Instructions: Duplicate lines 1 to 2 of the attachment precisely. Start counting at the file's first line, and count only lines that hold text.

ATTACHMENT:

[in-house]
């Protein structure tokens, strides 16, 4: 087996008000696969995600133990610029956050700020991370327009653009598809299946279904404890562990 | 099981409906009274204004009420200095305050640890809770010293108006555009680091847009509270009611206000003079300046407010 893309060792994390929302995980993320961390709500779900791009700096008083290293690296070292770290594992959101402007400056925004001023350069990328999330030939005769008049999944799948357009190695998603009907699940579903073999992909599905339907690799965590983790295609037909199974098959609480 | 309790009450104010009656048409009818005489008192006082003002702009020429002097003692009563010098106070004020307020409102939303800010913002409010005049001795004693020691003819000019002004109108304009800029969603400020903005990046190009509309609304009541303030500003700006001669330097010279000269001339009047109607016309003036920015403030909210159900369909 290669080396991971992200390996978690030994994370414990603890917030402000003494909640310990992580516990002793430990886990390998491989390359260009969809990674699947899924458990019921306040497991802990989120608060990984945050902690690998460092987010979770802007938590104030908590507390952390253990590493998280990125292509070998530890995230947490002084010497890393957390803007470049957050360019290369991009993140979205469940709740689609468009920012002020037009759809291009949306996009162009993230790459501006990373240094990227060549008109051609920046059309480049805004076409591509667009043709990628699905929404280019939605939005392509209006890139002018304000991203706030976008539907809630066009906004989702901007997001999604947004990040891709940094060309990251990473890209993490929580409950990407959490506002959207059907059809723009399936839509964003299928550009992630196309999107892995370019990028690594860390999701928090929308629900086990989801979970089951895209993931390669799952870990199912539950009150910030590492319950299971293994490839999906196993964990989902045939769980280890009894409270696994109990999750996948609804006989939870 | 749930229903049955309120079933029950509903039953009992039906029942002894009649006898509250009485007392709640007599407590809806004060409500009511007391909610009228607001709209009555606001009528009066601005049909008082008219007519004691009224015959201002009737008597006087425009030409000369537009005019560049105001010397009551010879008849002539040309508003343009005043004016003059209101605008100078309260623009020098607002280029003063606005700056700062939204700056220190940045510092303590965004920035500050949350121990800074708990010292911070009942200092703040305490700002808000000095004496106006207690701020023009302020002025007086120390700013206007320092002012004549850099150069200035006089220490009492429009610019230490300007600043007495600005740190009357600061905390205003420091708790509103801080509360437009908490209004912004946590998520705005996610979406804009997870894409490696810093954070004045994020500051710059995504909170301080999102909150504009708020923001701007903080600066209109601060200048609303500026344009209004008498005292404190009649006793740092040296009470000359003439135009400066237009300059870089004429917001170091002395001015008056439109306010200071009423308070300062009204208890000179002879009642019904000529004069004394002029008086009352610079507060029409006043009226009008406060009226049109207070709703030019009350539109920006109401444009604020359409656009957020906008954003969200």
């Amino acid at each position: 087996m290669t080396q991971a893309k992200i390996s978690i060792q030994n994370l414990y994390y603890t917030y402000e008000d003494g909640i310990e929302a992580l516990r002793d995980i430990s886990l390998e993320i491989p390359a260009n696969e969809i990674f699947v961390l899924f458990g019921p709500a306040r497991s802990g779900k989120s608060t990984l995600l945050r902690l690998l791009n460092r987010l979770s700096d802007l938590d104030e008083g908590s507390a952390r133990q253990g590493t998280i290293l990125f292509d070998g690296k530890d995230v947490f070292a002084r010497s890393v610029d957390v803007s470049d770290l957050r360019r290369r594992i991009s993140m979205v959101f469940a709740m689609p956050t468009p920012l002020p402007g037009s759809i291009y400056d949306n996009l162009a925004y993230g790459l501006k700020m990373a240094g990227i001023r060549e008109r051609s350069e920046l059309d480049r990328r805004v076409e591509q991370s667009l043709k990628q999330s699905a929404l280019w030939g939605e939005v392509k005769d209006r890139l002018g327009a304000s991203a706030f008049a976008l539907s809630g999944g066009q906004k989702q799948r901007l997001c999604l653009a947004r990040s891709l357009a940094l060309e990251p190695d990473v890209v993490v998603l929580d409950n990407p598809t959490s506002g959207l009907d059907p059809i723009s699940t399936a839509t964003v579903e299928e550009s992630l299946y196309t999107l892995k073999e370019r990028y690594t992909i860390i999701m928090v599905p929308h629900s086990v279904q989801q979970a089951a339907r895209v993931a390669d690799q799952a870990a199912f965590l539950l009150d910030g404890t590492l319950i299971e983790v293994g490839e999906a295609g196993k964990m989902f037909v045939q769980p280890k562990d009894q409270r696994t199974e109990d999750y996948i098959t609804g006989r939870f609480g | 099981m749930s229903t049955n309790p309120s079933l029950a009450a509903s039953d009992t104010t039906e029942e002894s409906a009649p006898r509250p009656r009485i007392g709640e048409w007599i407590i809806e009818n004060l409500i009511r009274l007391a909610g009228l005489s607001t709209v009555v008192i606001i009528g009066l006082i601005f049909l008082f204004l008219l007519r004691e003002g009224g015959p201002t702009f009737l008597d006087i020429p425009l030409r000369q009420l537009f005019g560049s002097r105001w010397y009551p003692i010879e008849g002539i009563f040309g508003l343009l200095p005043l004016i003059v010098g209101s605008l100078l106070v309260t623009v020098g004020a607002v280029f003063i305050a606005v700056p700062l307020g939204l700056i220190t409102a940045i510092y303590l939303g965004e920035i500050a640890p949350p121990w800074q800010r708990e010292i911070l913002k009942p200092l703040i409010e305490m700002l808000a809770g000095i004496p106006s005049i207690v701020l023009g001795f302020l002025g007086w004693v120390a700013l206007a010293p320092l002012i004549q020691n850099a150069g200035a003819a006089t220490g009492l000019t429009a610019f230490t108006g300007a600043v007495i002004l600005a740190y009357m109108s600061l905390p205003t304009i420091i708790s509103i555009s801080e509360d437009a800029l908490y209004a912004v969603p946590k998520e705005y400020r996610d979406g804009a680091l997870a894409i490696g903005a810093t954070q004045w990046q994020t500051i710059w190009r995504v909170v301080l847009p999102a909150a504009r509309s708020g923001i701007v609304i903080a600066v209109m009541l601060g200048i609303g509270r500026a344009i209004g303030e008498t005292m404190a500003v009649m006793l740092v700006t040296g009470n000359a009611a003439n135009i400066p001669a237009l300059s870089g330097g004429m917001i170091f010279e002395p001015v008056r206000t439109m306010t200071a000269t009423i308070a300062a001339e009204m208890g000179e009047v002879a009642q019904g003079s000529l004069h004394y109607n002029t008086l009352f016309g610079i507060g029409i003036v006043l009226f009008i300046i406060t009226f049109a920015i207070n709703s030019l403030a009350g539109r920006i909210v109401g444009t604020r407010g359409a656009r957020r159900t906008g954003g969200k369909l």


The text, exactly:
[in-house]
């Protein structure tokens, strides 16, 4: 087996008000696969995600133990610029956050700020991370327009653009598809299946279904404890562990 | 099981409906009274204004009420200095305050640890809770010293108006555009680091847009509270009611206000003079300046407010 893309060792994390929302995980993320961390709500779900791009700096008083290293690296070292770290594992959101402007400056925004001023350069990328999330030939005769008049999944799948357009190695998603009907699940579903073999992909599905339907690799965590983790295609037909199974098959609480 | 309790009450104010009656048409009818005489008192006082003002702009020429002097003692009563010098106070004020307020409102939303800010913002409010005049001795004693020691003819000019002004109108304009800029969603400020903005990046190009509309609304009541303030500003700006001669330097010279000269001339009047109607016309003036920015403030909210159900369909 290669080396991971992200390996978690030994994370414990603890917030402000003494909640310990992580516990002793430990886990390998491989390359260009969809990674699947899924458990019921306040497991802990989120608060990984945050902690690998460092987010979770802007938590104030908590507390952390253990590493998280990125292509070998530890995230947490002084010497890393957390803007470049957050360019290369991009993140979205469940709740689609468009920012002020037009759809291009949306996009162009993230790459501006990373240094990227060549008109051609920046059309480049805004076409591509667009043709990628699905929404280019939605939005392509209006890139002018304000991203706030976008539907809630066009906004989702901007997001999604947004990040891709940094060309990251990473890209993490929580409950990407959490506002959207059907059809723009399936839509964003299928550009992630196309999107892995370019990028690594860390999701928090929308629900086990989801979970089951895209993931390669799952870990199912539950009150910030590492319950299971293994490839999906196993964990989902045939769980280890009894409270696994109990999750996948609804006989939870 | 749930229903049955309120079933029950509903039953009992039906029942002894009649006898509250009485007392709640007599407590809806004060409500009511007391909610009228607001709209009555606001009528009066601005049909008082008219007519004691009224015959201002009737008597006087425009030409000369537009005019560049105001010397009551010879008849002539040309508003343009005043004016003059209101605008100078309260623009020098607002280029003063606005700056700062939204700056220190940045510092303590965004920035500050949350121990800074708990010292911070009942200092703040305490700002808000000095004496106006207690701020023009302020002025007086120390700013206007320092002012004549850099150069200035006089220490009492429009610019230490300007600043007495600005740190009357600061905390205003420091708790509103801080509360437009908490209004912004946590998520705005996610979406804009997870894409490696810093954070004045994020500051710059995504909170301080999102909150504009708020923001701007903080600066209109601060200048609303500026344009209004008498005292404190009649006793740092040296009470000359003439135009400066237009300059870089004429917001170091002395001015008056439109306010200071009423308070300062009204208890000179002879009642019904000529004069004394002029008086009352610079507060029409006043009226009008406060009226049109207070709703030019009350539109920006109401444009604020359409656009957020906008954003969200």